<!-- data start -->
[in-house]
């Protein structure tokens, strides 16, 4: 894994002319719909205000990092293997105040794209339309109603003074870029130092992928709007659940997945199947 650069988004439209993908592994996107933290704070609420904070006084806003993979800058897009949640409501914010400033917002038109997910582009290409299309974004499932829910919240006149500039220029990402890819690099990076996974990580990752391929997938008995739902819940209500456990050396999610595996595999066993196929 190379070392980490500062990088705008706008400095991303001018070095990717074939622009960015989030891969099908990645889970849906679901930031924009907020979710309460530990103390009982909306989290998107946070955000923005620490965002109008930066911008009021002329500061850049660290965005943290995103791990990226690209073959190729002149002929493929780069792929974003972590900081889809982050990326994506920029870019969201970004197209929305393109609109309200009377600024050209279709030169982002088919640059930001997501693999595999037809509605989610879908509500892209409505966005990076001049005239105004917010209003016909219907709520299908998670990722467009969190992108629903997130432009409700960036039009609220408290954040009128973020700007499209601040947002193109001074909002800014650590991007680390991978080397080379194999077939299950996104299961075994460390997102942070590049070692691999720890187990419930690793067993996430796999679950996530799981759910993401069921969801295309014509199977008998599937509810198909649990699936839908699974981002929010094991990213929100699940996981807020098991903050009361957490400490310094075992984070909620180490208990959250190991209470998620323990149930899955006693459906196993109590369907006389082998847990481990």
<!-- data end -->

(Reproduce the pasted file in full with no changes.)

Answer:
[in-house]
């Protein structure tokens, strides 16, 4: 894994002319719909205000990092293997105040794209339309109603003074870029130092992928709007659940997945199947 650069988004439209993908592994996107933290704070609420904070006084806003993979800058897009949640409501914010400033917002038109997910582009290409299309974004499932829910919240006149500039220029990402890819690099990076996974990580990752391929997938008995739902819940209500456990050396999610595996595999066993196929 190379070392980490500062990088705008706008400095991303001018070095990717074939622009960015989030891969099908990645889970849906679901930031924009907020979710309460530990103390009982909306989290998107946070955000923005620490965002109008930066911008009021002329500061850049660290965005943290995103791990990226690209073959190729002149002929493929780069792929974003972590900081889809982050990326994506920029870019969201970004197209929305393109609109309200009377600024050209279709030169982002088919640059930001997501693999595999037809509605989610879908509500892209409505966005990076001049005239105004917010209003016909219907709520299908998670990722467009969190992108629903997130432009409700960036039009609220408290954040009128973020700007499209601040947002193109001074909002800014650590991007680390991978080397080379194999077939299950996104299961075994460390997102942070590049070692691999720890187990419930690793067993996430796999679950996530799981759910993401069921969801295309014509199977008998599937509810198909649990699936839908699974981002929010094991990213929100699940996981807020098991903050009361957490400490310094075992984070909620180490208990959250190991209470998620323990149930899955006693459906196993109590369907006389082998847990481990």